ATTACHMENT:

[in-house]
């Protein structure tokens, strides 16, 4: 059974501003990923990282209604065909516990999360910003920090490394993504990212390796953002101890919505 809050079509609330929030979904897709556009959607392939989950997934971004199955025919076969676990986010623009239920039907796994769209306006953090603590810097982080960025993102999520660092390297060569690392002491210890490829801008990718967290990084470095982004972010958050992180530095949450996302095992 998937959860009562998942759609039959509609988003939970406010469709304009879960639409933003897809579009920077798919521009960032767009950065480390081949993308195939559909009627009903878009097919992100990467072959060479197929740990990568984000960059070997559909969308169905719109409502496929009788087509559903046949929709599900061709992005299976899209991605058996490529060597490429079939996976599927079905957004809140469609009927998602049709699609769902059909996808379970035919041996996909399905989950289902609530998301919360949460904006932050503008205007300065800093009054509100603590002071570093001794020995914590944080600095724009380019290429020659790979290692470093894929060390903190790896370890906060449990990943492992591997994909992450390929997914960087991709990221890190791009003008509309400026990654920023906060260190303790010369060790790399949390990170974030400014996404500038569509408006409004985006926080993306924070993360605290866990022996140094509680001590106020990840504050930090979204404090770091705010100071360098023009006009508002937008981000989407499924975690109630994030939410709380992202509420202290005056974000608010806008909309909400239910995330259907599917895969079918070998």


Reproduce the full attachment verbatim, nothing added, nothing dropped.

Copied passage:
[in-house]
């Protein structure tokens, strides 16, 4: 059974501003990923990282209604065909516990999360910003920090490394993504990212390796953002101890919505 809050079509609330929030979904897709556009959607392939989950997934971004199955025919076969676990986010623009239920039907796994769209306006953090603590810097982080960025993102999520660092390297060569690392002491210890490829801008990718967290990084470095982004972010958050992180530095949450996302095992 998937959860009562998942759609039959509609988003939970406010469709304009879960639409933003897809579009920077798919521009960032767009950065480390081949993308195939559909009627009903878009097919992100990467072959060479197929740990990568984000960059070997559909969308169905719109409502496929009788087509559903046949929709599900061709992005299976899209991605058996490529060597490429079939996976599927079905957004809140469609009927998602049709699609769902059909996808379970035919041996996909399905989950289902609530998301919360949460904006932050503008205007300065800093009054509100603590002071570093001794020995914590944080600095724009380019290429020659790979290692470093894929060390903190790896370890906060449990990943492992591997994909992450390929997914960087991709990221890190791009003008509309400026990654920023906060260190303790010369060790790399949390990170974030400014996404500038569509408006409004985006926080993306924070993360605290866990022996140094509680001590106020990840504050930090979204404090770091705010100071360098023009006009508002937008981000989407499924975690109630994030939410709380992202509420202290005056974000608010806008909309909400239910995330259907599917895969079918070998």